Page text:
Examination of current substantive topics in macrosociology. Content varies according to recent developments in the field and the interests of the instructor.
Norms and Institutions: Origins, Change and Effects Course at the University of Washington, Seattle, Department of Sociology, Spring 2009 Monday, 3:30 pm to 5:20 pm, CDH 145, Soc589A
This course provides a critical introduction to and discussion of the major theories in the social sciences about norms and institutions. The questions we will be focusing on are: When do norms and institutions come into being? If norms and institutions exist: (a) when do they change or remain stable, and (b) what – intended and unintended – effects do they have? These effects may refer to the behavior or other properties (like preferences and beliefs) of individual actors or to the likelihood that other norms, institutions, organizations etc. change or emerge. For each session, one or two students should lead the discussion (nonetheless, I will prepare questions as well). The student or students should (1) begin with a brief overview (maximum 10 minutes) of the required readings, (2) prepare questions (based on the questions listed for each theme below) to be discussed in class, (3) explore the "additional readings" if the "required readings" do not suffice to generate enough questions (note that the additional readings are ordered according to the importance for the respective theme), and (4) lead the discussion. (5) I recommend that the discussion leaders meet with me at least one day before class to go through the questions, but this is only a recommendation. Regular attendance (and participation in the discussion) and a paper, to be turned in by the end of May, 2009, are – in addition to being discussion leader in a session – other requirements for a grade. You may choose any theme that is related to norms or institutions. Examples for themes are listed below (section III). You should prepare a one-page outline of your theme and talk to me by the end of April, 2009. It goes without saying that each participant has read the "required readings" that are listed below for each topic and comes to class with some critical questions that can be discussed, in addition to those prepared by the discussion leader or leaders. I would also ask you to bring the printouts of the required readings to class so that they can be discussed in detail.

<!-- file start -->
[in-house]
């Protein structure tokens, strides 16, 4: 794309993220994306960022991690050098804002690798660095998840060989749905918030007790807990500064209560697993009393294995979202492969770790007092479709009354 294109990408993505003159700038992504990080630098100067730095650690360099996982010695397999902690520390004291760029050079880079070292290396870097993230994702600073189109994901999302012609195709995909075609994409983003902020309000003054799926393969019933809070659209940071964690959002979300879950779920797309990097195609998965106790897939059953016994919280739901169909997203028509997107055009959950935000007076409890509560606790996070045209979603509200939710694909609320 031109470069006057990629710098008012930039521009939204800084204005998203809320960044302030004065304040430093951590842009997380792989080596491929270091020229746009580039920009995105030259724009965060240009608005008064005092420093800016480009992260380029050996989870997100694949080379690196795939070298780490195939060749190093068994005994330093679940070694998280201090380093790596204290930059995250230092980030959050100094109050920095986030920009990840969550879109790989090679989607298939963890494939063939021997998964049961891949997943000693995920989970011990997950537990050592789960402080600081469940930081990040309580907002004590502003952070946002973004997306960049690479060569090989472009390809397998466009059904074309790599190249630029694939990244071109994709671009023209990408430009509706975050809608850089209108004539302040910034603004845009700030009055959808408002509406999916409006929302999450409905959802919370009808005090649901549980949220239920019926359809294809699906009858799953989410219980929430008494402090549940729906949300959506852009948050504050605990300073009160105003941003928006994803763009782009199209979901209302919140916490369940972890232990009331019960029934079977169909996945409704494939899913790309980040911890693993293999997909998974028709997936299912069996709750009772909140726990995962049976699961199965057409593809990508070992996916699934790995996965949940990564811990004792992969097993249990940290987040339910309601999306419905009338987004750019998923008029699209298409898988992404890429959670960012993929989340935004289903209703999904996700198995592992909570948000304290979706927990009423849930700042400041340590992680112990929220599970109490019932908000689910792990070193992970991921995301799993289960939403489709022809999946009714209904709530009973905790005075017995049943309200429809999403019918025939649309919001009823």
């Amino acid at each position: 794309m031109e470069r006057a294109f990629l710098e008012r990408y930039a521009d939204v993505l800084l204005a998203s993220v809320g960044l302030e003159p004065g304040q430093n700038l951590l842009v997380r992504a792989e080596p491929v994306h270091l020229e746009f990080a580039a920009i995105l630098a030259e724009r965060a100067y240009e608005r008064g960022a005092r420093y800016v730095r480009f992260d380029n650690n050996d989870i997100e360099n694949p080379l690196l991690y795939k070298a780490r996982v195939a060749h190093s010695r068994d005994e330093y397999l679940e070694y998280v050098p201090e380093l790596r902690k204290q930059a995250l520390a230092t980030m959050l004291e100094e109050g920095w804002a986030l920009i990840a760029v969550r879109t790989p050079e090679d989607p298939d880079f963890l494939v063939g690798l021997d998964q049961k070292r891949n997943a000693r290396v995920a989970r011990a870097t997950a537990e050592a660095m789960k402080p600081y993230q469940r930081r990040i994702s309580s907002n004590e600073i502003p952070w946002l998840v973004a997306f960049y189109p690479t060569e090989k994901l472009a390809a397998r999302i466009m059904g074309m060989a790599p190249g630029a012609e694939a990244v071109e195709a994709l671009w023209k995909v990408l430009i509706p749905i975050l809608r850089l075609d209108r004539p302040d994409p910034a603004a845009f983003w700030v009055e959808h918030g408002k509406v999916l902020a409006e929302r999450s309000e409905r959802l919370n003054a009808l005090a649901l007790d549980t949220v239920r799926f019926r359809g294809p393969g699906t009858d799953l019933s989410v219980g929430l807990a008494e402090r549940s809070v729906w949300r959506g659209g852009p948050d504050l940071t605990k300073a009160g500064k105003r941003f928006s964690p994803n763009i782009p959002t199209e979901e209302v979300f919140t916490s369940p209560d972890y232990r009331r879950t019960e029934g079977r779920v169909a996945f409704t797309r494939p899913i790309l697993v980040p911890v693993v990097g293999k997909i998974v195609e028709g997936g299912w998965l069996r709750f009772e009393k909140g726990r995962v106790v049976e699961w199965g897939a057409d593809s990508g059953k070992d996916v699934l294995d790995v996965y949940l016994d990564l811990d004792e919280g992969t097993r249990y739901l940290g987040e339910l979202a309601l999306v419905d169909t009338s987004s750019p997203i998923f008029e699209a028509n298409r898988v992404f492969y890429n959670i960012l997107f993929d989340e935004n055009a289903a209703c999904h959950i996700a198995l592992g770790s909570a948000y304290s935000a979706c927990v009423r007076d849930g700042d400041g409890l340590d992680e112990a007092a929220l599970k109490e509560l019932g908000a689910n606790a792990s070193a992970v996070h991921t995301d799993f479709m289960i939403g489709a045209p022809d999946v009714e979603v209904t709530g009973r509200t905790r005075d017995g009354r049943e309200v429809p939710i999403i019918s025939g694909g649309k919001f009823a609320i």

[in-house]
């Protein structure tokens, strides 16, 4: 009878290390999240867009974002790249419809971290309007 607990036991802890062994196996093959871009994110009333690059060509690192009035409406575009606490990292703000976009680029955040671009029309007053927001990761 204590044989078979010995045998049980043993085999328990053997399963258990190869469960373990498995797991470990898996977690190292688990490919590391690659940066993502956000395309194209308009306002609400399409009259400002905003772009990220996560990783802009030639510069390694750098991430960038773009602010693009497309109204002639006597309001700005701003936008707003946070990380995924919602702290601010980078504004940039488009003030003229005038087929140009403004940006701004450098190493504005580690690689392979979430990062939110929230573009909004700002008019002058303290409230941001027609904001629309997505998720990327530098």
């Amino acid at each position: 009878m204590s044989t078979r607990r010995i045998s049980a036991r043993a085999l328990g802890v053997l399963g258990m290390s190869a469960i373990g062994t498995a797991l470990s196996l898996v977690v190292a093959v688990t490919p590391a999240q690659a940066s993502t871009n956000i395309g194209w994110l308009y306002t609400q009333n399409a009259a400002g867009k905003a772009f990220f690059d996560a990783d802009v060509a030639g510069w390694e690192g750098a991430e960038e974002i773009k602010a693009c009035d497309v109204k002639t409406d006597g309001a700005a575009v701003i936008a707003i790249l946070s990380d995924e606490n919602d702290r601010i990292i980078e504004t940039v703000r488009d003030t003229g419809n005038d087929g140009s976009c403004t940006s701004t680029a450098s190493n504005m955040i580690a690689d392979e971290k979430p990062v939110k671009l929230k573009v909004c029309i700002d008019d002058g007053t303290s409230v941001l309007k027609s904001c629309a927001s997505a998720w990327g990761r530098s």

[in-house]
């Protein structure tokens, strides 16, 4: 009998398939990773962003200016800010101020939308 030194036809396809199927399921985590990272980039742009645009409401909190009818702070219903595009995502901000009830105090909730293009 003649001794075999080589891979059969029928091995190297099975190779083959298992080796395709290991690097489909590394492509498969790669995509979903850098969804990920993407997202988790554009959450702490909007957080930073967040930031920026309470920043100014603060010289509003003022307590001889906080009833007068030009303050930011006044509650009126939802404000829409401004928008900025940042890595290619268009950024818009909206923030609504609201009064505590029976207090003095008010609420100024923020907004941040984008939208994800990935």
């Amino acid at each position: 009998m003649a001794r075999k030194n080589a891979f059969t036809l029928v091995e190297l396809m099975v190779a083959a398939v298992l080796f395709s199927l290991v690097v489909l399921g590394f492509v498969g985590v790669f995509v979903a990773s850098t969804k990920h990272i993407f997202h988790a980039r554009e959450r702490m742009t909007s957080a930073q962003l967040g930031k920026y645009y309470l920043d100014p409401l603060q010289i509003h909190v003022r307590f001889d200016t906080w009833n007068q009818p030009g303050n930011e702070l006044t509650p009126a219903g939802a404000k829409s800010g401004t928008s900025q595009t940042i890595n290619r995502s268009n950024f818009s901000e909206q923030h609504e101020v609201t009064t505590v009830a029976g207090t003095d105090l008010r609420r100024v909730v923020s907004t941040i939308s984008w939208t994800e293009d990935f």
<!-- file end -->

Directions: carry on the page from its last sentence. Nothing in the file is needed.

Write me to get a full syllabus: email@example.com
Student learning goals
General method of instruction
Class assignments and grading